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Beyond Asana: Other Yoga Therapy Tools

While the physical postures are the best-known tools in the yoga toolbox, breathing techniques, meditation, chanting, and other practices can be very useful in yoga therapy.

By Timothy McCall, M.D.

When many people in the West think of yoga, what first comes to mind are asanas, the physical postures such as Lotus (Padmasana) or Triangle Pose (Trikonasana). And indeed, the practice of asana can be a powerful therapeutic tool, improving strength, flexibility, and balance and helping to reduce stress levels. But for teachers and students open to a broader approach, yogic tools ranging from breathing techniques (pPranayama) to selfless service (karma yoga) can be useful, either to supplement the postures or—in cases where asana may not be appropriate due to injuries, weakness, or other problems—to provide an alternative.


Almost all styles of yoga in the West emphasize some degree of breath awareness in asana. In styles such as Ashtanga, students are taught to breathe using Ujjayi technique throughout their asana practice. Other styles, such as Iyengar, don't place as much emphasis on breathing during asana but do encourage dedicated students to develop a regular pranayama practice. In both these styles, students are encouraged to begin pranayama only after they have achieved some degree of facility with the postures, which may take a few years.

Other styles, such as Viniyoga, Kripalu, and Integral, may introduce simple breathing exercises in your very first class or private session. In my experience, it's safe to include pranayama from the beginning as long as the practices are kept simple, students are warned against pushing or doing techniques they aren't ready for, and there is no emphasis on fancy ratio breathing or long retentions of breath. Alternate-nostril breathing, or Nadi Shodhana, for example, is a practice that almost anyone can do and benefit from.


There is actually far more scientific evidence for the healing potential of meditation than there is for asana and other yogic tools, yet many dedicated yoga practitioners do not have a sitting practice. The ancient sages, however, viewed meditation as the most important tool for transformation, and it is clearly a powerful way to reduce stress, a contributor to so many health problems. Meditation appears to be particularly beneficial for chronic pain, in part by helping practitioners learn to differentiate the pain, which may be bad, from their thoughts, worries, and fears about it, which may be awful.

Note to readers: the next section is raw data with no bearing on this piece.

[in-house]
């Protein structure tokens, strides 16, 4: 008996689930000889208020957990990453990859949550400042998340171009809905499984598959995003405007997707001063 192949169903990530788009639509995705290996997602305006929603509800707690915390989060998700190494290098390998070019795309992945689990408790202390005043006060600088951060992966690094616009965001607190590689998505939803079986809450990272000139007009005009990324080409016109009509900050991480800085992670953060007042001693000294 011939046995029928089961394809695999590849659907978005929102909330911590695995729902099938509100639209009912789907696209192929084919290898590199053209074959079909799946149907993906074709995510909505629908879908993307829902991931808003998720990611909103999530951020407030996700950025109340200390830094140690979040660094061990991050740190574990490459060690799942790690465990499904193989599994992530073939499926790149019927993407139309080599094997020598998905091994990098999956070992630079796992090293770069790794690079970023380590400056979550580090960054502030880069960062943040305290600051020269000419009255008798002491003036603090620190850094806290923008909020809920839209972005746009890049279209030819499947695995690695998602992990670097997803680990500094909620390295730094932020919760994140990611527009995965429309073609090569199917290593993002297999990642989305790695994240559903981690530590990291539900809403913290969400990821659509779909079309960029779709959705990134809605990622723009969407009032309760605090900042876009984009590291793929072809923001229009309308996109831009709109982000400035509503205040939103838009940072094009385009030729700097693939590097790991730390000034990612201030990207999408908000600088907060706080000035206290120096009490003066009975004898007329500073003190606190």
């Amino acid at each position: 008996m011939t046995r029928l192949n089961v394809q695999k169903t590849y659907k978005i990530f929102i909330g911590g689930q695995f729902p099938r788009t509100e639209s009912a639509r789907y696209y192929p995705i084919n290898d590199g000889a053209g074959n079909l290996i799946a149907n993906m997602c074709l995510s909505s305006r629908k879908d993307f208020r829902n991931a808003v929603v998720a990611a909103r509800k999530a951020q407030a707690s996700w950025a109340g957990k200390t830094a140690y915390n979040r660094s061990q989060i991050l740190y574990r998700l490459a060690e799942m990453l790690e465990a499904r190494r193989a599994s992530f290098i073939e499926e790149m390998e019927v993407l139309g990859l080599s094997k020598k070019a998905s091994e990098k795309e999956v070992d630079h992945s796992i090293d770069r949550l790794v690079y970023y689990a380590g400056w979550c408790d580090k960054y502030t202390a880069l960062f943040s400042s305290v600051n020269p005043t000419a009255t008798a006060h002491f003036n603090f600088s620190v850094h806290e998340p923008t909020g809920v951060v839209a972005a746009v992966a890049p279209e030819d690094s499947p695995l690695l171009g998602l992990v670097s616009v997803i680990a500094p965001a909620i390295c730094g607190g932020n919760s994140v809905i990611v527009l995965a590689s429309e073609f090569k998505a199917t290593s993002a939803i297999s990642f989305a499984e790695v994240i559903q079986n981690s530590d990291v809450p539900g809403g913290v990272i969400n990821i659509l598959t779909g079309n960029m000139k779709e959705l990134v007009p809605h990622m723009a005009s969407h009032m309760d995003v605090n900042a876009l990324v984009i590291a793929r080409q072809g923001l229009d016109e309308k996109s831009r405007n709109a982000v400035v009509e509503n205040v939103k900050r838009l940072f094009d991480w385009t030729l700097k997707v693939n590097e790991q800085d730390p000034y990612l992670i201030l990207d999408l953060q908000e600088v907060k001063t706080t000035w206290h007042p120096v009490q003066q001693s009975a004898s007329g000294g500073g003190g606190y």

A simple way to begin a meditation practice is to add a minute or two of sitting immediately following Savasana (Corpse Pose) at the end of an asana session. Even better, do a couple of minutes of alternate-nostril breathing after asanas, and then meditate. The ancient yogis believed, and modern practitioners confirm, that it's natural to shift into meditation right after finishing Nadi Shodhana. Aim to slowly (over months) build up your time meditating to 20 minutes once or twice a day.

Not everyone can meditate. Some people only get agitated if they try. Others, however, give up too easily, believing it isn't working because when they sit they become aware of how busy their minds are and how much difficulty they have trying to stay focused. Seeing how busy your mind is, however, is a crucial step on the path to self-knowledge, and eventually to deeper and more satisfying meditation.

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Reader Comments


Very informed article and a good guide line for anyone on the yogic path.

I am trying to access Yantras from This website perhaps in downloadable form. Any idea if they are available. I was advised they possibly could be found at

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